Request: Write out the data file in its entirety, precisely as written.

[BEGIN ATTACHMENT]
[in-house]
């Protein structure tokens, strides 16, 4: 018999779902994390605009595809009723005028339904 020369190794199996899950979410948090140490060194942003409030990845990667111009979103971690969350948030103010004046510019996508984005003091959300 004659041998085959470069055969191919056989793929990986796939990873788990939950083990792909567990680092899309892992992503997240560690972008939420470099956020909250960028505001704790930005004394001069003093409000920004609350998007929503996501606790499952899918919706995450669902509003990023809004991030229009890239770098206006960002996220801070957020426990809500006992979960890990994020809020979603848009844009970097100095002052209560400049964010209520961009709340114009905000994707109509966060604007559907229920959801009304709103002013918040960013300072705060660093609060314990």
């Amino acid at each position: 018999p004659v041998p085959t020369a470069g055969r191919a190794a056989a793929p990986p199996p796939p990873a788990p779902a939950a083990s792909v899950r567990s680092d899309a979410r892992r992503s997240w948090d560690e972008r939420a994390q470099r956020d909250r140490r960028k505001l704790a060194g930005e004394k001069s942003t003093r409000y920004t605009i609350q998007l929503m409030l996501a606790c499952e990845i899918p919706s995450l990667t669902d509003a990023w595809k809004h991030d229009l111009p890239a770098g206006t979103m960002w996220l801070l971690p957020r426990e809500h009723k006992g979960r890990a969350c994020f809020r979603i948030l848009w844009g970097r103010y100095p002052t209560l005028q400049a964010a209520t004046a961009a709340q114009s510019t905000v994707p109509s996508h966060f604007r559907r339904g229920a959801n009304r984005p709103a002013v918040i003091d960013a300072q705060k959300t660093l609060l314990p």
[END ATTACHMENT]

[in-house]
């Protein structure tokens, strides 16, 4: 018999779902994390605009595809009723005028339904 020369190794199996899950979410948090140490060194942003409030990845990667111009979103971690969350948030103010004046510019996508984005003091959300 004659041998085959470069055969191919056989793929990986796939990873788990939950083990792909567990680092899309892992992503997240560690972008939420470099956020909250960028505001704790930005004394001069003093409000920004609350998007929503996501606790499952899918919706995450669902509003990023809004991030229009890239770098206006960002996220801070957020426990809500006992979960890990994020809020979603848009844009970097100095002052209560400049964010209520961009709340114009905000994707109509966060604007559907229920959801009304709103002013918040960013300072705060660093609060314990």
């Amino acid at each position: 018999p004659v041998p085959t020369a470069g055969r191919a190794a056989a793929p990986p199996p796939p990873a788990p779902a939950a083990s792909v899950r567990s680092d899309a979410r892992r992503s997240w948090d560690e972008r939420a994390q470099r956020d909250r140490r960028k505001l704790a060194g930005e004394k001069s942003t003093r409000y920004t605009i609350q998007l929503m409030l996501a606790c499952e990845i899918p919706s995450l990667t669902d509003a990023w595809k809004h991030d229009l111009p890239a770098g206006t979103m960002w996220l801070l971690p957020r426990e809500h009723k006992g979960r890990a969350c994020f809020r979603i948030l848009w844009g970097r103010y100095p002052t209560l005028q400049a964010a209520t004046a961009a709340q114009s510019t905000v994707p109509s996508h966060f604007r559907r339904g229920a959801n009304r984005p709103a002013v918040i003091d960013a300072q705060k959300t660093l609060l314990p």